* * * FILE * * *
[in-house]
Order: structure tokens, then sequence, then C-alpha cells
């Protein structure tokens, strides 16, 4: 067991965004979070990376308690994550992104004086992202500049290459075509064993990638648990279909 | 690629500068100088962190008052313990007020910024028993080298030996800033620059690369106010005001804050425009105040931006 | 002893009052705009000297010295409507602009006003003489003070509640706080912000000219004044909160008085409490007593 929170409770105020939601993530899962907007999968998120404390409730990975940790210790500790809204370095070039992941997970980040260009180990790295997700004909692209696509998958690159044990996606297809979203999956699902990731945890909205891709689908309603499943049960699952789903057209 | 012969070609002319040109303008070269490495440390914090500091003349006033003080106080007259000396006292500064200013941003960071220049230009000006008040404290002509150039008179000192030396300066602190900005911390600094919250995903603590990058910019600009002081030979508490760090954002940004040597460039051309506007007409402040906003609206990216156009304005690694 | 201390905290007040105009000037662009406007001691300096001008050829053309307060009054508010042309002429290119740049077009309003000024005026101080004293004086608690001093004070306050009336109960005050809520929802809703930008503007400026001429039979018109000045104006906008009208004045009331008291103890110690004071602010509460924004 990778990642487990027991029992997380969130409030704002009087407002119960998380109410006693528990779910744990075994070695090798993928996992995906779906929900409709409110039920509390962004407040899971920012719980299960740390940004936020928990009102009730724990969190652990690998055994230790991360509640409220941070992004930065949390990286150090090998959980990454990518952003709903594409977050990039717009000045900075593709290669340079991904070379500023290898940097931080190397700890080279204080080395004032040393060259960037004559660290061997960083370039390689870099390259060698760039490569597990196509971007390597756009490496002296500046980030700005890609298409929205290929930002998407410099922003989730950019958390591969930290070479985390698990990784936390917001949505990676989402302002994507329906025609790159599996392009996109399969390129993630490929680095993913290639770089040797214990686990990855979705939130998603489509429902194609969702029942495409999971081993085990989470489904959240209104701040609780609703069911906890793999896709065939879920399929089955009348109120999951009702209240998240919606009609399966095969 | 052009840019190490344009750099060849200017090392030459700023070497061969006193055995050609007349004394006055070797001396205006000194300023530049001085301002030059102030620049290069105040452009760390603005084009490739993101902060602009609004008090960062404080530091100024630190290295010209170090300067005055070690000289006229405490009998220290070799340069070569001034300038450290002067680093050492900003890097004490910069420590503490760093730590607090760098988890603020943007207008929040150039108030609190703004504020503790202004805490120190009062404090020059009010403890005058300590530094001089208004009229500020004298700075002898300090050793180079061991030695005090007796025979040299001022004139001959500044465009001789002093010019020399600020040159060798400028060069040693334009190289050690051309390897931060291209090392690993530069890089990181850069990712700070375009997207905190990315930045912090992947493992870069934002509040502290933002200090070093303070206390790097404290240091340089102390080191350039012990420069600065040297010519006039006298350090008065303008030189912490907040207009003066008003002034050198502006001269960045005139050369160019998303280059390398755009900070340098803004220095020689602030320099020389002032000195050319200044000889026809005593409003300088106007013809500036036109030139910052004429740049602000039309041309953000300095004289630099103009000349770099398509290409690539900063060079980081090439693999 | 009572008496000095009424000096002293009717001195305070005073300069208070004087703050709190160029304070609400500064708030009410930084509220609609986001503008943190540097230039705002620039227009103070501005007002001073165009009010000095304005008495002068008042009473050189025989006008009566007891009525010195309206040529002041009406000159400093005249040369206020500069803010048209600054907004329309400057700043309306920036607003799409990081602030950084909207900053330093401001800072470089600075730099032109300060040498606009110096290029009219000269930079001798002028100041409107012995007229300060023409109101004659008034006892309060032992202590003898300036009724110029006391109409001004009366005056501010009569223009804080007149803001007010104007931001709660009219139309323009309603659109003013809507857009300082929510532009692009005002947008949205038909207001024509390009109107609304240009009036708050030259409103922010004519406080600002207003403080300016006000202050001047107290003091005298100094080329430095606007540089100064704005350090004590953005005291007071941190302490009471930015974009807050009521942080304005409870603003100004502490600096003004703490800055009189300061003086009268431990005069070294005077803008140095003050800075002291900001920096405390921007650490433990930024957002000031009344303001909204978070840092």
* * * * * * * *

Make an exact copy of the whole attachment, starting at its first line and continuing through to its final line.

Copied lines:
[in-house]
Order: structure tokens, then sequence, then C-alpha cells
């Protein structure tokens, strides 16, 4: 067991965004979070990376308690994550992104004086992202500049290459075509064993990638648990279909 | 690629500068100088962190008052313990007020910024028993080298030996800033620059690369106010005001804050425009105040931006 | 002893009052705009000297010295409507602009006003003489003070509640706080912000000219004044909160008085409490007593 929170409770105020939601993530899962907007999968998120404390409730990975940790210790500790809204370095070039992941997970980040260009180990790295997700004909692209696509998958690159044990996606297809979203999956699902990731945890909205891709689908309603499943049960699952789903057209 | 012969070609002319040109303008070269490495440390914090500091003349006033003080106080007259000396006292500064200013941003960071220049230009000006008040404290002509150039008179000192030396300066602190900005911390600094919250995903603590990058910019600009002081030979508490760090954002940004040597460039051309506007007409402040906003609206990216156009304005690694 | 201390905290007040105009000037662009406007001691300096001008050829053309307060009054508010042309002429290119740049077009309003000024005026101080004293004086608690001093004070306050009336109960005050809520929802809703930008503007400026001429039979018109000045104006906008009208004045009331008291103890110690004071602010509460924004 990778990642487990027991029992997380969130409030704002009087407002119960998380109410006693528990779910744990075994070695090798993928996992995906779906929900409709409110039920509390962004407040899971920012719980299960740390940004936020928990009102009730724990969190652990690998055994230790991360509640409220941070992004930065949390990286150090090998959980990454990518952003709903594409977050990039717009000045900075593709290669340079991904070379500023290898940097931080190397700890080279204080080395004032040393060259960037004559660290061997960083370039390689870099390259060698760039490569597990196509971007390597756009490496002296500046980030700005890609298409929205290929930002998407410099922003989730950019958390591969930290070479985390698990990784936390917001949505990676989402302002994507329906025609790159599996392009996109399969390129993630490929680095993913290639770089040797214990686990990855979705939130998603489509429902194609969702029942495409999971081993085990989470489904959240209104701040609780609703069911906890793999896709065939879920399929089955009348109120999951009702209240998240919606009609399966095969 | 052009840019190490344009750099060849200017090392030459700023070497061969006193055995050609007349004394006055070797001396205006000194300023530049001085301002030059102030620049290069105040452009760390603005084009490739993101902060602009609004008090960062404080530091100024630190290295010209170090300067005055070690000289006229405490009998220290070799340069070569001034300038450290002067680093050492900003890097004490910069420590503490760093730590607090760098988890603020943007207008929040150039108030609190703004504020503790202004805490120190009062404090020059009010403890005058300590530094001089208004009229500020004298700075002898300090050793180079061991030695005090007796025979040299001022004139001959500044465009001789002093010019020399600020040159060798400028060069040693334009190289050690051309390897931060291209090392690993530069890089990181850069990712700070375009997207905190990315930045912090992947493992870069934002509040502290933002200090070093303070206390790097404290240091340089102390080191350039012990420069600065040297010519006039006298350090008065303008030189912490907040207009003066008003002034050198502006001269960045005139050369160019998303280059390398755009900070340098803004220095020689602030320099020389002032000195050319200044000889026809005593409003300088106007013809500036036109030139910052004429740049602000039309041309953000300095004289630099103009000349770099398509290409690539900063060079980081090439693999 | 009572008496000095009424000096002293009717001195305070005073300069208070004087703050709190160029304070609400500064708030009410930084509220609609986001503008943190540097230039705002620039227009103070501005007002001073165009009010000095304005008495002068008042009473050189025989006008009566007891009525010195309206040529002041009406000159400093005249040369206020500069803010048209600054907004329309400057700043309306920036607003799409990081602030950084909207900053330093401001800072470089600075730099032109300060040498606009110096290029009219000269930079001798002028100041409107012995007229300060023409109101004659008034006892309060032992202590003898300036009724110029006391109409001004009366005056501010009569223009804080007149803001007010104007931001709660009219139309323009309603659109003013809507857009300082929510532009692009005002947008949205038909207001024509390009109107609304240009009036708050030259409103922010004519406080600002207003403080300016006000202050001047107290003091005298100094080329430095606007540089100064704005350090004590953005005291007071941190302490009471930015974009807050009521942080304005409870603003100004502490600096003004703490800055009189300061003086009268431990005069070294005077803008140095003050800075002291900001920096405390921007650490433990930024957002000031009344303001909204978070840092």